European stocks slump after SAP profit warning and new COVID-19 restrictions


Italian anti-riot policemen clash with demonstrators over measures to fight the spread of COVID-19 in the center of Naples, southern Italy, on October, 24, 2020.

carlo hermann/Agence France-Presse/Getty Images

European stocks traded lower Monday on a combination of worries, including a profit warning from business software giant SAP, new restrictions on activity in response to COVID-19 and difficulties in U.S. stimulus talks.

Down 1.4% last week, the Stoxx Europe 600

fell 1.2%.

After the SAP warning, the German DAX

skidded 2.7%. The French CAC 40

fell 1.2% and the U.K. FTSE 100

lost 0.6%.

Futures on the Dow Jones Industrial Average

skidded 285 points. The S&P 500

fell 0.5% last week.

Further restrictions on activity were introduced in Europe to fight a second wave of the coronavirus. Italy from Monday will close bars and restaurants by 6 p.m., and shut cinemas and gyms altogether, while Spain is introducing an 11 p.m. curfew.  World Health Organization Director-General Tedros Adhanom Ghebreyesus said northern hemisphere countries are facing a “dangerous moment.”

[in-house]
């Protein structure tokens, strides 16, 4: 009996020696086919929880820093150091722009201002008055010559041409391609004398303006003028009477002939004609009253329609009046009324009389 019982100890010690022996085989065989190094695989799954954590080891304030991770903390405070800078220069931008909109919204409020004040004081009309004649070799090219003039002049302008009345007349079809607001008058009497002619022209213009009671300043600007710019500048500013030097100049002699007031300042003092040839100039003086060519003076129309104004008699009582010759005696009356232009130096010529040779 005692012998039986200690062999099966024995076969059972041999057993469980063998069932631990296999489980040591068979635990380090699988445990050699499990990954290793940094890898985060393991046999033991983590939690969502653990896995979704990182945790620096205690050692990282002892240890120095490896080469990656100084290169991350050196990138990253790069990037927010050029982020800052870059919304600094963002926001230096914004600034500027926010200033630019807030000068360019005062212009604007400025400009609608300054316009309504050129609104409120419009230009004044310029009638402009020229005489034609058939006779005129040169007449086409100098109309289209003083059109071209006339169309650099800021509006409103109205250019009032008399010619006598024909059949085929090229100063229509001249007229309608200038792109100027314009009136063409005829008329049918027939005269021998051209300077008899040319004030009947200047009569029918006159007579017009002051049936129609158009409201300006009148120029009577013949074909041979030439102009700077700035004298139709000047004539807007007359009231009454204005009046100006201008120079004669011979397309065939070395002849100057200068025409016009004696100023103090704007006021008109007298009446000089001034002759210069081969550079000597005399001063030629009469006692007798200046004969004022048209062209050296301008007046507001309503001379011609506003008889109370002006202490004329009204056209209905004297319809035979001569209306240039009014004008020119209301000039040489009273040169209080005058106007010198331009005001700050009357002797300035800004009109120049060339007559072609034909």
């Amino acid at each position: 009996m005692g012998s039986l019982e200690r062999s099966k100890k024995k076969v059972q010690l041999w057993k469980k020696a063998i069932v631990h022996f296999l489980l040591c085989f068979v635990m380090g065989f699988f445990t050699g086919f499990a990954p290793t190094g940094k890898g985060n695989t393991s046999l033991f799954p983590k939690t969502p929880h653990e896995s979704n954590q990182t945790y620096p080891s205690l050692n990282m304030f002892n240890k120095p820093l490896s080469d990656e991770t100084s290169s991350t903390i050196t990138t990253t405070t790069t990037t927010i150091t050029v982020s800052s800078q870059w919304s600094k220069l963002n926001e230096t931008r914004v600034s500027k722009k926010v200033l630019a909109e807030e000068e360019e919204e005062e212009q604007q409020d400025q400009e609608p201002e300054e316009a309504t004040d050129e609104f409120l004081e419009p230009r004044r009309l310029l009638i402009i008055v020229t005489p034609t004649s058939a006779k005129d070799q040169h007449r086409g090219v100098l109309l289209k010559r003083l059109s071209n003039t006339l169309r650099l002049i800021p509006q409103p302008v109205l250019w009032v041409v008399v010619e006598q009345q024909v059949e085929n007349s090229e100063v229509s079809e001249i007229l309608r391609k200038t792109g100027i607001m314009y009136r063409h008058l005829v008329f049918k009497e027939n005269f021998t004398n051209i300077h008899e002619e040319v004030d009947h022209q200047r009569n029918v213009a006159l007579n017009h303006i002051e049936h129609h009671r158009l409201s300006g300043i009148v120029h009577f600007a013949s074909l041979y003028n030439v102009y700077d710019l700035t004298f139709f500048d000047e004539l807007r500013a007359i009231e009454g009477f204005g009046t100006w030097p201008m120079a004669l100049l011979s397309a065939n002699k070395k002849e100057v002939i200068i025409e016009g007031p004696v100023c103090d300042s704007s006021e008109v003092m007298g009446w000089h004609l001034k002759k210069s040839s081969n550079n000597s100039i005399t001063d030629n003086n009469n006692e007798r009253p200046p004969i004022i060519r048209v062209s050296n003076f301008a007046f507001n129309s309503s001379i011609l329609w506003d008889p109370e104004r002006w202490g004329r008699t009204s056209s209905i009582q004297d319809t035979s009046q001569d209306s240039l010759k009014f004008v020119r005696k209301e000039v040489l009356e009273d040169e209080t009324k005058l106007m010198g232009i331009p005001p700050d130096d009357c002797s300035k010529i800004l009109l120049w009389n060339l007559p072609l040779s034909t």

House Speaker Nancy Pelosi and White House chief of staff Mark Meadows on Sunday accused each other of moving the goalposts in stimulus talks, in separate interviews they gave to CNN.

Investors in Europe also are positioning ahead of talks between the European Union and the U.K. on a post-Brexit trade deal, this week’s European Central Bank meeting and next week’s U.S. elections.

Also of note, the dollar

broke through 8 Turkish lira, another indicator of the economic struggles Turkey is facing.



dropped 20% — its worst single-day performance since losing 23% on Oct. 23, 1996 — as the German business software giant revised down its 2020 outlook as it said the impact of COVID-19 has been to push back customer investments between one and two years. SAP said its 2023 operating margin would be up to 5 percentage points lower than it previously targeted.

a maker of remote software, and IT consultant Capgemini

also dropped after the SAP warning.

Coca-Cola European Partners


rose 1% after offering A$10.8 billion, or €5.2 billion, for Coca-Cola Amatil
one of the largest bottlers and distributors of ready-to-drink non-alcoholic and alcoholic beverages and coffee in the Asia Pacific region. The Coca-Cola Co.

tentatively agreed to sell its 31% stake. Coca-Cola European Bottlers separately said third-quarter adjusted revenue fell 3%.


slipped 1% after it said it would pay up to $4 billion for Asklepios BioPharmaceutical, a U.S.-headquartered biopharmaceutical company specializing in gene therapies.

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